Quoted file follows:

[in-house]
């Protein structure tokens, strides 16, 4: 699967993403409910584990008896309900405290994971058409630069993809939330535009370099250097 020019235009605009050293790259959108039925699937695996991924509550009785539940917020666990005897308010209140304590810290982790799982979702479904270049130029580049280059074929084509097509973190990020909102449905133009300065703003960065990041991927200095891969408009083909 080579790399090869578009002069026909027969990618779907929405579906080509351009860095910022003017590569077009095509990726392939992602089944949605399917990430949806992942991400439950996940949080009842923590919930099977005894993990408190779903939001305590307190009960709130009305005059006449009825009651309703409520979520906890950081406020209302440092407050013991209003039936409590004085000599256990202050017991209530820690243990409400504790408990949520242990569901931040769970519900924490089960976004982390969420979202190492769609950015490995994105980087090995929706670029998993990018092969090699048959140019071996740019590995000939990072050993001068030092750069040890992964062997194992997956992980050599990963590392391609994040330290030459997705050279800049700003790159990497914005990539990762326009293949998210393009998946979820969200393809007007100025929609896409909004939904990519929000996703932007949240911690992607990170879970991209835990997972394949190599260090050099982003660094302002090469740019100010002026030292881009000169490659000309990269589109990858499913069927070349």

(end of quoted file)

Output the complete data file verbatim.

[in-house]
């Protein structure tokens, strides 16, 4: 699967993403409910584990008896309900405290994971058409630069993809939330535009370099250097 020019235009605009050293790259959108039925699937695996991924509550009785539940917020666990005897308010209140304590810290982790799982979702479904270049130029580049280059074929084509097509973190990020909102449905133009300065703003960065990041991927200095891969408009083909 080579790399090869578009002069026909027969990618779907929405579906080509351009860095910022003017590569077009095509990726392939992602089944949605399917990430949806992942991400439950996940949080009842923590919930099977005894993990408190779903939001305590307190009960709130009305005059006449009825009651309703409520979520906890950081406020209302440092407050013991209003039936409590004085000599256990202050017991209530820690243990409400504790408990949520242990569901931040769970519900924490089960976004982390969420979202190492769609950015490995994105980087090995929706670029998993990018092969090699048959140019071996740019590995000939990072050993001068030092750069040890992964062997194992997956992980050599990963590392391609994040330290030459997705050279800049700003790159990497914005990539990762326009293949998210393009998946979820969200393809007007100025929609896409909004939904990519929000996703932007949240911690992607990170879970991209835990997972394949190599260090050099982003660094302002090469740019100010002026030292881009000169490659000309990269589109990858499913069927070349």